I work alone and also out of hours in an office which is ‘low risk’, why do I have to complete a risk assessment?
Persons working alone or out of hours in offices carrying out typical office activities (using a PC or laptop, reading, typing, filing papers) are unlikely to be at significant risk, provided adequate fire, security and communication procedures are in place. However, conducting a risk assessment will identify any individual circumstances that may put the person at additional or significant risk (e.g. a particular medical condition, a certain disability) or changes to the environment during certain times (e.g. changes to access and egress points or fire assembly points during out of hours) or change to the provision of assistance during certain times (e.g. reduced number of first aiders during out of hours). Measures can then be identified and taken to ensure the same level of health and safety is provided.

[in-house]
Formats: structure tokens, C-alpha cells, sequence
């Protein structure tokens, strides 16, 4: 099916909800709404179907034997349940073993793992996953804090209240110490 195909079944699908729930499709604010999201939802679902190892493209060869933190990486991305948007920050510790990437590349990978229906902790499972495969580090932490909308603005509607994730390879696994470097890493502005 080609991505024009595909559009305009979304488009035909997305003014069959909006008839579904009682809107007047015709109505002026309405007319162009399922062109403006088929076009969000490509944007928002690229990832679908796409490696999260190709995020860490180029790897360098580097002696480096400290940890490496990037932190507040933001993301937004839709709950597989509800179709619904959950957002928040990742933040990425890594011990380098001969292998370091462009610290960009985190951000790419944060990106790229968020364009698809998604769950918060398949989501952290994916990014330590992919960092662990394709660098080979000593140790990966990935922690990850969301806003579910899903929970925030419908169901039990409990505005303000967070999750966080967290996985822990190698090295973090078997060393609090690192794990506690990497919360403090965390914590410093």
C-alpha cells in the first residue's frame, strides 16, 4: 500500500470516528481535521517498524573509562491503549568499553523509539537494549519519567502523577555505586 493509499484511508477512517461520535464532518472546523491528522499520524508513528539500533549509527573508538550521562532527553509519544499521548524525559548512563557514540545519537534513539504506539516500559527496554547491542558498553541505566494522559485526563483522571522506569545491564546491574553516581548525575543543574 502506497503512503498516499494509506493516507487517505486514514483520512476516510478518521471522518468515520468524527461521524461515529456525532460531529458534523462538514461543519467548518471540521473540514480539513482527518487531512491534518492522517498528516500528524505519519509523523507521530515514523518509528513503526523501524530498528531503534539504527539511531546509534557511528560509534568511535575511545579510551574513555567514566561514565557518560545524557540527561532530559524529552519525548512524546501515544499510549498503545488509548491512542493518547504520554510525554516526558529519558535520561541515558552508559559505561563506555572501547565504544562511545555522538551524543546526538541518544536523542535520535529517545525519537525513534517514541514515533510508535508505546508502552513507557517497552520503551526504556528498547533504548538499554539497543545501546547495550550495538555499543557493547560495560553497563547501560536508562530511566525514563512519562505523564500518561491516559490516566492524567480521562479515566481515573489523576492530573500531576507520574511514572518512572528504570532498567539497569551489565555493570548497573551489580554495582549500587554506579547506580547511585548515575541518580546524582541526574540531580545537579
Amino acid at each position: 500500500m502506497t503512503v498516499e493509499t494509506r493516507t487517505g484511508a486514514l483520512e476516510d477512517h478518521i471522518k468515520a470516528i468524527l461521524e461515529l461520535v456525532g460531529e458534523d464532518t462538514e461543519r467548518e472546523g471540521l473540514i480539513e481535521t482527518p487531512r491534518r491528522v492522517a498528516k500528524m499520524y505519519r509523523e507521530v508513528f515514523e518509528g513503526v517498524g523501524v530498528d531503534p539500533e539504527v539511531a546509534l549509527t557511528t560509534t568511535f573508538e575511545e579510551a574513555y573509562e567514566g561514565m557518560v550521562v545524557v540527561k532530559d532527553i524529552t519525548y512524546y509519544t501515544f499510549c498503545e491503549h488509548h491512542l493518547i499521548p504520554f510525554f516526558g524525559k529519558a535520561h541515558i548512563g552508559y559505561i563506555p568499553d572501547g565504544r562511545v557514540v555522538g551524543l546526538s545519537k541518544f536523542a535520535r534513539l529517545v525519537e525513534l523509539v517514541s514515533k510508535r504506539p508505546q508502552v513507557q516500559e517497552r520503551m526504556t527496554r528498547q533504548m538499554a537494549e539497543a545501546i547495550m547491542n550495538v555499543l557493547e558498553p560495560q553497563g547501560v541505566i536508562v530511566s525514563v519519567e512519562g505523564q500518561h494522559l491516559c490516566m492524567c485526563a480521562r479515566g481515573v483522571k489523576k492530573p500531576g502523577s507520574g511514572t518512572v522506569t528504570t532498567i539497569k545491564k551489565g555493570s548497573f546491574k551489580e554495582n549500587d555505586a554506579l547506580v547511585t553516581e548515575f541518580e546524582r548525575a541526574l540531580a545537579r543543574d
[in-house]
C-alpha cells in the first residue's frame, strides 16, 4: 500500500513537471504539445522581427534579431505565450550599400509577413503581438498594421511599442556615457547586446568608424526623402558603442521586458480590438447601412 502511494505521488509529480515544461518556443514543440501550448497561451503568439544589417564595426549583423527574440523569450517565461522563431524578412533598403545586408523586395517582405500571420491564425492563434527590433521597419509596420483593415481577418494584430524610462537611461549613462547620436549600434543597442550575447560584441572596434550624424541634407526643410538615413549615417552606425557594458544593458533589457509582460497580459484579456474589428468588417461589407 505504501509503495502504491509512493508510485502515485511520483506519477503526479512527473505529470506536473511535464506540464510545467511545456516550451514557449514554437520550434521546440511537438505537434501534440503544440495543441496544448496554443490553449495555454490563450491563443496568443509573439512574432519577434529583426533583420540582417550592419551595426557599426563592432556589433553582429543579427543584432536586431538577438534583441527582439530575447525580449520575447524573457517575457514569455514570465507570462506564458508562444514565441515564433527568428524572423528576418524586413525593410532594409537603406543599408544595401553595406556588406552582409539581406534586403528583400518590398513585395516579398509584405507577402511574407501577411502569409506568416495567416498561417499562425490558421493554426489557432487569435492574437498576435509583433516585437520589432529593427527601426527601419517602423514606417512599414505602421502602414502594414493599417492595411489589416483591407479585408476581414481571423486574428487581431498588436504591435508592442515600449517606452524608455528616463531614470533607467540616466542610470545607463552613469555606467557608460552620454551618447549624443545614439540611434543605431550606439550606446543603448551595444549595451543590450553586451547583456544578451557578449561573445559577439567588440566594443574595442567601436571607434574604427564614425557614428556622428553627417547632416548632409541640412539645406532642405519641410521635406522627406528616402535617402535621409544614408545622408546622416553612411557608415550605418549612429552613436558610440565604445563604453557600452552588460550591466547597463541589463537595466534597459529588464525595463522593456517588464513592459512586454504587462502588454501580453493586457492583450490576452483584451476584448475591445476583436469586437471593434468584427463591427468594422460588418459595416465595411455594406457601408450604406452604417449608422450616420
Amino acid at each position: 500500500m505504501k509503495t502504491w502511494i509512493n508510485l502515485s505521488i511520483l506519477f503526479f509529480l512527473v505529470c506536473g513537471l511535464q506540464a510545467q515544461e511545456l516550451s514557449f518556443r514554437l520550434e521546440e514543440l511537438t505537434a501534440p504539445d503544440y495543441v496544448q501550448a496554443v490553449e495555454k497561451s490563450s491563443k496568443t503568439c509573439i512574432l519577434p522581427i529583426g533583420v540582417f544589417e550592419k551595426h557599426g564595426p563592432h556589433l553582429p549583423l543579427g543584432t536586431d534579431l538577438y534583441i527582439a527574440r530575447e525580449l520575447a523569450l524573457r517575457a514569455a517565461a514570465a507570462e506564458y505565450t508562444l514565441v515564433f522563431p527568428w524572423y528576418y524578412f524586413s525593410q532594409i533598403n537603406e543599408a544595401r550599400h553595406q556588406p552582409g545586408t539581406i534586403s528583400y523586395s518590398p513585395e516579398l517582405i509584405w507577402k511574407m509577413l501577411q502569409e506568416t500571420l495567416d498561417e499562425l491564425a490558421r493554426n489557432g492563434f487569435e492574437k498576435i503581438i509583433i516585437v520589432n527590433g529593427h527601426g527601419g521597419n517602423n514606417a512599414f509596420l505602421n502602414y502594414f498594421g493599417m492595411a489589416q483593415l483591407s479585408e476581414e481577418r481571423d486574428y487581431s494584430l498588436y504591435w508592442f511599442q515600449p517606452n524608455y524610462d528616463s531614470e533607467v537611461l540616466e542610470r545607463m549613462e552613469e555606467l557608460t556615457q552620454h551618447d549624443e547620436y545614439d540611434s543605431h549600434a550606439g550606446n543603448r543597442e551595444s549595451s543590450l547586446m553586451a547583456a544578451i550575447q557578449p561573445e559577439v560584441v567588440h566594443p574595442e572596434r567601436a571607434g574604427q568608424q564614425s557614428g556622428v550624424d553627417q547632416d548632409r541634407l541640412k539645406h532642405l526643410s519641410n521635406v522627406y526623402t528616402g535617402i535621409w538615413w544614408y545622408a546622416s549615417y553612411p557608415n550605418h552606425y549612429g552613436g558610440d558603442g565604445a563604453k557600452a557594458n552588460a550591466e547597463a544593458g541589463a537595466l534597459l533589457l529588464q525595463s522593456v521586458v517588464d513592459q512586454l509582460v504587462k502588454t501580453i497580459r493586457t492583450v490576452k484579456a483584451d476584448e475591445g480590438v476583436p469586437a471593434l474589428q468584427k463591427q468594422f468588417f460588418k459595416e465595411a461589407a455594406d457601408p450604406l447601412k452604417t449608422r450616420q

Can I as a manager or supervisor complete a single lone working or out of hours working risk assessment for all of my team / group’s tasks on campus?
Where the tasks are of low risk, and if all of the team or group is conducting the similar or identical tasks, then yes. However, individual must be taken into account, and if any person is at additional risk, e.g. because of a temporary or long-standing illness or disability, their individual circumstances must be assessed. The QMUL Lone Working and Out of Hours risk assessment template makes provision in both cases.